Now that the base coat has covered all of the white of the tree, I go back with several brown and dark green paints (acrylic) and hand-paint the main trunk and reachable areas of the first-level branches. When that is dry, I use the dry-brush technique with either a white or a light-gray color to highlight the various ridges and profiles left on the tree. Note that the trunk in the photo looks extremely white, but it was actually a combination of direct lighting and my photo-taking abilities that made the trunk look too white. In person it doesn't look like that at all.
Trees (method 4: advanced)
Making the tree trunks is fairly straightforward. However, when it comes to the foliage, things get more challenging. Woodlands Scenics makes foliage mats and poly fiber that you tease apart and spread over branches. I have tried that many times, and I have never been happy with the results. So, the search for finding something that looks more realistic has taken many years. Gordon Gravett's book mentions that he uses "postiche", which is British for a wig, i.e. fake hair, basically. I went to a local beauty place and bought a package of fake hair. This photo, due to the surrounding light, makes it look horrible, but it is black, straight hair. I cut 1/4 to 1/2" pieces off of the hair and catch it in a big bowl (kind of like cutting hair).
Trees (method 4: advanced)
Update: The above photo of the fake hair was straight hair. This works well, but it leads to "spiky"-looking branches sometimes. I found braids of fake hair, shown below, on eBay. Just do a search for "theatrical fake hair" (my thanks to Trevor Marshall for that tip). You will find lots of beards, but also these braids. For some reason this hair is much finer. It is also wavy. The other thing I found was that it is so much easier to cut. I cut mine at about 1/4" - fairly short. I highly recommend this. I will be using this type of hair from now on.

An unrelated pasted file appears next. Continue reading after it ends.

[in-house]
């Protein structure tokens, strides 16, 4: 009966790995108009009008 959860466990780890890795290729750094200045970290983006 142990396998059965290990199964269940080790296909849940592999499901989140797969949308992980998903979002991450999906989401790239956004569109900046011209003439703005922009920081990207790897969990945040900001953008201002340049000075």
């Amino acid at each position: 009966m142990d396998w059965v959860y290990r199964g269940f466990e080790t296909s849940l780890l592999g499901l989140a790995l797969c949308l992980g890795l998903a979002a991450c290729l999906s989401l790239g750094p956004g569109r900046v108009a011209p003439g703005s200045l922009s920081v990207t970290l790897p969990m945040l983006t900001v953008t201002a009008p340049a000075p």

Trees (method 4: advanced)
The fake hair simulates the smaller branches that grow out of the main branches of the armature. To apply them, I use the cheapest hairspray I can find at the grocery store, preferably one that is labeled as "odorless" (at least it reduces the annoying perfume smell). I spray the hairspray on the outer edges of the trunks over the trashcan. I try not to spray any on the main trunk. Then, holding the tree over a large bowl (I found this blue one at the local grocery store for a whopping $1.99), I loosely sprinkle the hair over the tree as I rotate it with my other hand. I then hold the tree upside down and quickly spin it around using the toothpick in the bottom. This flings off any loose hair, which is fine. But more importantly what I have found is that it forces the hair that does stick, to stick out from its branch rather than to lay flat. At first not much hair will stick to the tree. But be patient. Then, back to the trashcan and spray another coating of hairspray. Then repeat all of the above steps. Keep doing this until the tree has the shape that you want. I usually have to do this many times, especially with a tree this large. Keep an eye on the lower branches, because they tend to not have any hair on them. They will look out-of-place later on, so make sure they get some hair as well. I spray one final coat of hairspray over the whole tree when I am done. Set aside and let dry. I usually build three or more trees at the same time, so this "downtime" can be used to work on the others.
Trees (method 4: advanced)
And here is a profile view of the tree with its hundreds of finer branches. As you add more layers of the hair, some of it will start to stick to previously-applied hair/branches. This will start to form clusters of branches near the ends of the main armature branch. That is really what you are looking for in this approach.
Trees (method 4: advanced)